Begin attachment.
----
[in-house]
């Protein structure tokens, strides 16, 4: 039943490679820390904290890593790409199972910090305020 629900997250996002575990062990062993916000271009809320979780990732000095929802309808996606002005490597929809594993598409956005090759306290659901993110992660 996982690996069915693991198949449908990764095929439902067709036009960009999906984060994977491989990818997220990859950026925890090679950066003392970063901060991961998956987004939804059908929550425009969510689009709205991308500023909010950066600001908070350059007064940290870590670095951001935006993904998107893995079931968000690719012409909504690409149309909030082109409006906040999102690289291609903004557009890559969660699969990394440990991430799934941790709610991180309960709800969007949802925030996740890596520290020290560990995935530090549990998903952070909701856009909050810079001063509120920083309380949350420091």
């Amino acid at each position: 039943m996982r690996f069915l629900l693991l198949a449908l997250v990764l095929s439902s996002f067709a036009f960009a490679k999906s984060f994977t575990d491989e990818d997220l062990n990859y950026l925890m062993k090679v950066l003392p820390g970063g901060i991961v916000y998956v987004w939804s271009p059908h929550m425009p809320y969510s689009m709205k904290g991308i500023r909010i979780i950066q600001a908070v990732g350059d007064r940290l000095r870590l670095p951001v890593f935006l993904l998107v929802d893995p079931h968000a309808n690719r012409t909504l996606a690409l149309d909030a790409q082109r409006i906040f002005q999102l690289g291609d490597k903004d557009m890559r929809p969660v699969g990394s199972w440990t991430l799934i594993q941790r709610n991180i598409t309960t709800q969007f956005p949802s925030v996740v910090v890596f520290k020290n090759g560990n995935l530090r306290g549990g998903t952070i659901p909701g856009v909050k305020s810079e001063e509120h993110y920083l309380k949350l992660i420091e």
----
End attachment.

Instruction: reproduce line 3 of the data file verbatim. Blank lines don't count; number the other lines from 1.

């Amino acid at each position: 039943m996982r690996f069915l629900l693991l198949a449908l997250v990764l095929s439902s996002f067709a036009f960009a490679k999906s984060f994977t575990d491989e990818d997220l062990n990859y950026l925890m062993k090679v950066l003392p820390g970063g901060i991961v916000y998956v987004w939804s271009p059908h929550m425009p809320y969510s689009m709205k904290g991308i500023r909010i979780i950066q600001a908070v990732g350059d007064r940290l000095r870590l670095p951001v890593f935006l993904l998107v929802d893995p079931h968000a309808n690719r012409t909504l996606a690409l149309d909030a790409q082109r409006i906040f002005q999102l690289g291609d490597k903004d557009m890559r929809p969660v699969g990394s199972w440990t991430l799934i594993q941790r709610n991180i598409t309960t709800q969007f956005p949802s925030v996740v910090v890596f520290k020290n090759g560990n995935l530090r306290g549990g998903t952070i659901p909701g856009v909050k305020s810079e001063e509120h993110y920083l309380k949350l992660i420091e």